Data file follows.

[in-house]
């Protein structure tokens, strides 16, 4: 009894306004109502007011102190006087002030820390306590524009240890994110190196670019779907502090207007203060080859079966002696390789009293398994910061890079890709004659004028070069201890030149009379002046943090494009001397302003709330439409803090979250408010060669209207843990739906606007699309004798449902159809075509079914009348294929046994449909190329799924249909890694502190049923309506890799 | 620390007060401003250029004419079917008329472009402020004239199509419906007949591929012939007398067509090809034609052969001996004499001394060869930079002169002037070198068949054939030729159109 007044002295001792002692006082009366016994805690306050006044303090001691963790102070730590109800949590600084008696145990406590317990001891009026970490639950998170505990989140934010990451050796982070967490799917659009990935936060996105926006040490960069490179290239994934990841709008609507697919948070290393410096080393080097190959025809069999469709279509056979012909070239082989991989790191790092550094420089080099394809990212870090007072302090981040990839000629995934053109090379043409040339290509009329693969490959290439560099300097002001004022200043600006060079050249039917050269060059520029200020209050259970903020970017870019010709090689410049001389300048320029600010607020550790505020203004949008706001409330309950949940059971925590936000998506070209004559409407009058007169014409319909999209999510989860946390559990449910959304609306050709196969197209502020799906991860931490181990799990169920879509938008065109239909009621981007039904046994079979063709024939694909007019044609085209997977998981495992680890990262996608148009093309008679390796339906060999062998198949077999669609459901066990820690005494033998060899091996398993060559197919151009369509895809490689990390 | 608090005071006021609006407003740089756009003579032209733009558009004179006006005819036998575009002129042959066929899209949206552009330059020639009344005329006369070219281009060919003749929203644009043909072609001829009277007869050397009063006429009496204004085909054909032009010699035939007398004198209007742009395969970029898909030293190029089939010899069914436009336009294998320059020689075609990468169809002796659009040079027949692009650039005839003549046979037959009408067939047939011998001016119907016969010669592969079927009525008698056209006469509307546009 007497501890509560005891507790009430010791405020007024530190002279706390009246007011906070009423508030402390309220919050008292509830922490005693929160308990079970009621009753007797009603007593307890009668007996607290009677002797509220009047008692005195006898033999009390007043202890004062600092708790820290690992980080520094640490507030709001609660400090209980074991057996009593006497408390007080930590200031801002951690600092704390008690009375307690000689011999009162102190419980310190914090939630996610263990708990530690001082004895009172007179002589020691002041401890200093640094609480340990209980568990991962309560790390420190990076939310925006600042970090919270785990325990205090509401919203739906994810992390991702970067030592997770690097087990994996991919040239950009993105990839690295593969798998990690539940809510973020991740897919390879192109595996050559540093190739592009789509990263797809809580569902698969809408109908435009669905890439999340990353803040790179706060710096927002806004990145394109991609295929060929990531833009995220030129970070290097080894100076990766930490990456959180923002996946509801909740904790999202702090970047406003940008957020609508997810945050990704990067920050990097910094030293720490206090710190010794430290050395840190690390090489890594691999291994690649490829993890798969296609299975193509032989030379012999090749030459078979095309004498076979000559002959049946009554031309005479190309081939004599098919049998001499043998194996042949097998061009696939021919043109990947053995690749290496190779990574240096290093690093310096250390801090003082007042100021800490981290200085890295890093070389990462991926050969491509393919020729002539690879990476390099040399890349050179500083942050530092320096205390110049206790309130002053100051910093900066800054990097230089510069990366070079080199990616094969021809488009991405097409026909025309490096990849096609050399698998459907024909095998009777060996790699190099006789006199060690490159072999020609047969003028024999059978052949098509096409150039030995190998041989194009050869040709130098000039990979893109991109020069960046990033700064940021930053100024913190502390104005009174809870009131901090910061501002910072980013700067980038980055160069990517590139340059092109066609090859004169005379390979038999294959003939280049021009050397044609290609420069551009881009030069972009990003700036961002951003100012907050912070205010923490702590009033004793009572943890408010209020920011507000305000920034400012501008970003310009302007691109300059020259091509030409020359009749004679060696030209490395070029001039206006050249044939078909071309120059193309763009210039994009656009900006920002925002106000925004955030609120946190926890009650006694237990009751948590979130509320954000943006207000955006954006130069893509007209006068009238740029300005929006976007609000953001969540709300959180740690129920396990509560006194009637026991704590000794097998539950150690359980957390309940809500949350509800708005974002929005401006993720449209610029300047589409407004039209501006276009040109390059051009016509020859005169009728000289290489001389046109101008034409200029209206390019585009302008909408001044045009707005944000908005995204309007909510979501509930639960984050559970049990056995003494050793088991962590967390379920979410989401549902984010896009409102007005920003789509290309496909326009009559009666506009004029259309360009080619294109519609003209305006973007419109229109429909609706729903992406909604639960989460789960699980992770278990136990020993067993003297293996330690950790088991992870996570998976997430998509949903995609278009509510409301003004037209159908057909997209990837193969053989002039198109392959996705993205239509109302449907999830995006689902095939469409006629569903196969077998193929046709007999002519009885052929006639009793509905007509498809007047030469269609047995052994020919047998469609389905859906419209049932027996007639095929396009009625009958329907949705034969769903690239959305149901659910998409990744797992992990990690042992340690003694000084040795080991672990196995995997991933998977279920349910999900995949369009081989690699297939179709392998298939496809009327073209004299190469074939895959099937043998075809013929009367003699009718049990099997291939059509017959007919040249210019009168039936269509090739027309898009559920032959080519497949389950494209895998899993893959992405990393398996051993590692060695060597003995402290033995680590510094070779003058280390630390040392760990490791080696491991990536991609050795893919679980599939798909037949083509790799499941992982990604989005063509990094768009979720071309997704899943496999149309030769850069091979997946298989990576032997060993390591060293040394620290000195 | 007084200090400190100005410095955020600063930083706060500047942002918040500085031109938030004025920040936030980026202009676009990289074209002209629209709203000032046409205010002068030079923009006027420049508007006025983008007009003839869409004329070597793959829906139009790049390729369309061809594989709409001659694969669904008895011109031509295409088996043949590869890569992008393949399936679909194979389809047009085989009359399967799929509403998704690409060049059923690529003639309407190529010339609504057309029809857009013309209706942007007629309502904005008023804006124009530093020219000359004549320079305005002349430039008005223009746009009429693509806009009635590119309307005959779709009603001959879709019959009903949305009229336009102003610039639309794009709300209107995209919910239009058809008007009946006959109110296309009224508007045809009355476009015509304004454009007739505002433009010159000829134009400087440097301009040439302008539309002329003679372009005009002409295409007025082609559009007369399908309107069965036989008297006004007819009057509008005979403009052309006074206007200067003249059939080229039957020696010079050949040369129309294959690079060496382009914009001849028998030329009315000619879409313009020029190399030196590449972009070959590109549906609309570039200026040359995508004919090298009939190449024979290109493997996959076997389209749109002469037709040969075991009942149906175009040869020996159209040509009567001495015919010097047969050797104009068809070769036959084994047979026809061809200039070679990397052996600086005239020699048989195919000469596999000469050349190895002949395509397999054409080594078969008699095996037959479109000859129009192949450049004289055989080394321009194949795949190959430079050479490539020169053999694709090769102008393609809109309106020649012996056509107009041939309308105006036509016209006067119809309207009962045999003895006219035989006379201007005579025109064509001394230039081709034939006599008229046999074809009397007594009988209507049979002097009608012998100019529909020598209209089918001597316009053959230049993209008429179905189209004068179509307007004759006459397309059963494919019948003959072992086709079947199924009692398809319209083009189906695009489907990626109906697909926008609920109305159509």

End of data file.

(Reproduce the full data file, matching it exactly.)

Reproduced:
[in-house]
């Protein structure tokens, strides 16, 4: 009894306004109502007011102190006087002030820390306590524009240890994110190196670019779907502090207007203060080859079966002696390789009293398994910061890079890709004659004028070069201890030149009379002046943090494009001397302003709330439409803090979250408010060669209207843990739906606007699309004798449902159809075509079914009348294929046994449909190329799924249909890694502190049923309506890799 | 620390007060401003250029004419079917008329472009402020004239199509419906007949591929012939007398067509090809034609052969001996004499001394060869930079002169002037070198068949054939030729159109 007044002295001792002692006082009366016994805690306050006044303090001691963790102070730590109800949590600084008696145990406590317990001891009026970490639950998170505990989140934010990451050796982070967490799917659009990935936060996105926006040490960069490179290239994934990841709008609507697919948070290393410096080393080097190959025809069999469709279509056979012909070239082989991989790191790092550094420089080099394809990212870090007072302090981040990839000629995934053109090379043409040339290509009329693969490959290439560099300097002001004022200043600006060079050249039917050269060059520029200020209050259970903020970017870019010709090689410049001389300048320029600010607020550790505020203004949008706001409330309950949940059971925590936000998506070209004559409407009058007169014409319909999209999510989860946390559990449910959304609306050709196969197209502020799906991860931490181990799990169920879509938008065109239909009621981007039904046994079979063709024939694909007019044609085209997977998981495992680890990262996608148009093309008679390796339906060999062998198949077999669609459901066990820690005494033998060899091996398993060559197919151009369509895809490689990390 | 608090005071006021609006407003740089756009003579032209733009558009004179006006005819036998575009002129042959066929899209949206552009330059020639009344005329006369070219281009060919003749929203644009043909072609001829009277007869050397009063006429009496204004085909054909032009010699035939007398004198209007742009395969970029898909030293190029089939010899069914436009336009294998320059020689075609990468169809002796659009040079027949692009650039005839003549046979037959009408067939047939011998001016119907016969010669592969079927009525008698056209006469509307546009 007497501890509560005891507790009430010791405020007024530190002279706390009246007011906070009423508030402390309220919050008292509830922490005693929160308990079970009621009753007797009603007593307890009668007996607290009677002797509220009047008692005195006898033999009390007043202890004062600092708790820290690992980080520094640490507030709001609660400090209980074991057996009593006497408390007080930590200031801002951690600092704390008690009375307690000689011999009162102190419980310190914090939630996610263990708990530690001082004895009172007179002589020691002041401890200093640094609480340990209980568990991962309560790390420190990076939310925006600042970090919270785990325990205090509401919203739906994810992390991702970067030592997770690097087990994996991919040239950009993105990839690295593969798998990690539940809510973020991740897919390879192109595996050559540093190739592009789509990263797809809580569902698969809408109908435009669905890439999340990353803040790179706060710096927002806004990145394109991609295929060929990531833009995220030129970070290097080894100076990766930490990456959180923002996946509801909740904790999202702090970047406003940008957020609508997810945050990704990067920050990097910094030293720490206090710190010794430290050395840190690390090489890594691999291994690649490829993890798969296609299975193509032989030379012999090749030459078979095309004498076979000559002959049946009554031309005479190309081939004599098919049998001499043998194996042949097998061009696939021919043109990947053995690749290496190779990574240096290093690093310096250390801090003082007042100021800490981290200085890295890093070389990462991926050969491509393919020729002539690879990476390099040399890349050179500083942050530092320096205390110049206790309130002053100051910093900066800054990097230089510069990366070079080199990616094969021809488009991405097409026909025309490096990849096609050399698998459907024909095998009777060996790699190099006789006199060690490159072999020609047969003028024999059978052949098509096409150039030995190998041989194009050869040709130098000039990979893109991109020069960046990033700064940021930053100024913190502390104005009174809870009131901090910061501002910072980013700067980038980055160069990517590139340059092109066609090859004169005379390979038999294959003939280049021009050397044609290609420069551009881009030069972009990003700036961002951003100012907050912070205010923490702590009033004793009572943890408010209020920011507000305000920034400012501008970003310009302007691109300059020259091509030409020359009749004679060696030209490395070029001039206006050249044939078909071309120059193309763009210039994009656009900006920002925002106000925004955030609120946190926890009650006694237990009751948590979130509320954000943006207000955006954006130069893509007209006068009238740029300005929006976007609000953001969540709300959180740690129920396990509560006194009637026991704590000794097998539950150690359980957390309940809500949350509800708005974002929005401006993720449209610029300047589409407004039209501006276009040109390059051009016509020859005169009728000289290489001389046109101008034409200029209206390019585009302008909408001044045009707005944000908005995204309007909510979501509930639960984050559970049990056995003494050793088991962590967390379920979410989401549902984010896009409102007005920003789509290309496909326009009559009666506009004029259309360009080619294109519609003209305006973007419109229109429909609706729903992406909604639960989460789960699980992770278990136990020993067993003297293996330690950790088991992870996570998976997430998509949903995609278009509510409301003004037209159908057909997209990837193969053989002039198109392959996705993205239509109302449907999830995006689902095939469409006629569903196969077998193929046709007999002519009885052929006639009793509905007509498809007047030469269609047995052994020919047998469609389905859906419209049932027996007639095929396009009625009958329907949705034969769903690239959305149901659910998409990744797992992990990690042992340690003694000084040795080991672990196995995997991933998977279920349910999900995949369009081989690699297939179709392998298939496809009327073209004299190469074939895959099937043998075809013929009367003699009718049990099997291939059509017959007919040249210019009168039936269509090739027309898009559920032959080519497949389950494209895998899993893959992405990393398996051993590692060695060597003995402290033995680590510094070779003058280390630390040392760990490791080696491991990536991609050795893919679980599939798909037949083509790799499941992982990604989005063509990094768009979720071309997704899943496999149309030769850069091979997946298989990576032997060993390591060293040394620290000195 | 007084200090400190100005410095955020600063930083706060500047942002918040500085031109938030004025920040936030980026202009676009990289074209002209629209709203000032046409205010002068030079923009006027420049508007006025983008007009003839869409004329070597793959829906139009790049390729369309061809594989709409001659694969669904008895011109031509295409088996043949590869890569992008393949399936679909194979389809047009085989009359399967799929509403998704690409060049059923690529003639309407190529010339609504057309029809857009013309209706942007007629309502904005008023804006124009530093020219000359004549320079305005002349430039008005223009746009009429693509806009009635590119309307005959779709009603001959879709019959009903949305009229336009102003610039639309794009709300209107995209919910239009058809008007009946006959109110296309009224508007045809009355476009015509304004454009007739505002433009010159000829134009400087440097301009040439302008539309002329003679372009005009002409295409007025082609559009007369399908309107069965036989008297006004007819009057509008005979403009052309006074206007200067003249059939080229039957020696010079050949040369129309294959690079060496382009914009001849028998030329009315000619879409313009020029190399030196590449972009070959590109549906609309570039200026040359995508004919090298009939190449024979290109493997996959076997389209749109002469037709040969075991009942149906175009040869020996159209040509009567001495015919010097047969050797104009068809070769036959084994047979026809061809200039070679990397052996600086005239020699048989195919000469596999000469050349190895002949395509397999054409080594078969008699095996037959479109000859129009192949450049004289055989080394321009194949795949190959430079050479490539020169053999694709090769102008393609809109309106020649012996056509107009041939309308105006036509016209006067119809309207009962045999003895006219035989006379201007005579025109064509001394230039081709034939006599008229046999074809009397007594009988209507049979002097009608012998100019529909020598209209089918001597316009053959230049993209008429179905189209004068179509307007004759006459397309059963494919019948003959072992086709079947199924009692398809319209083009189906695009489907990626109906697909926008609920109305159509």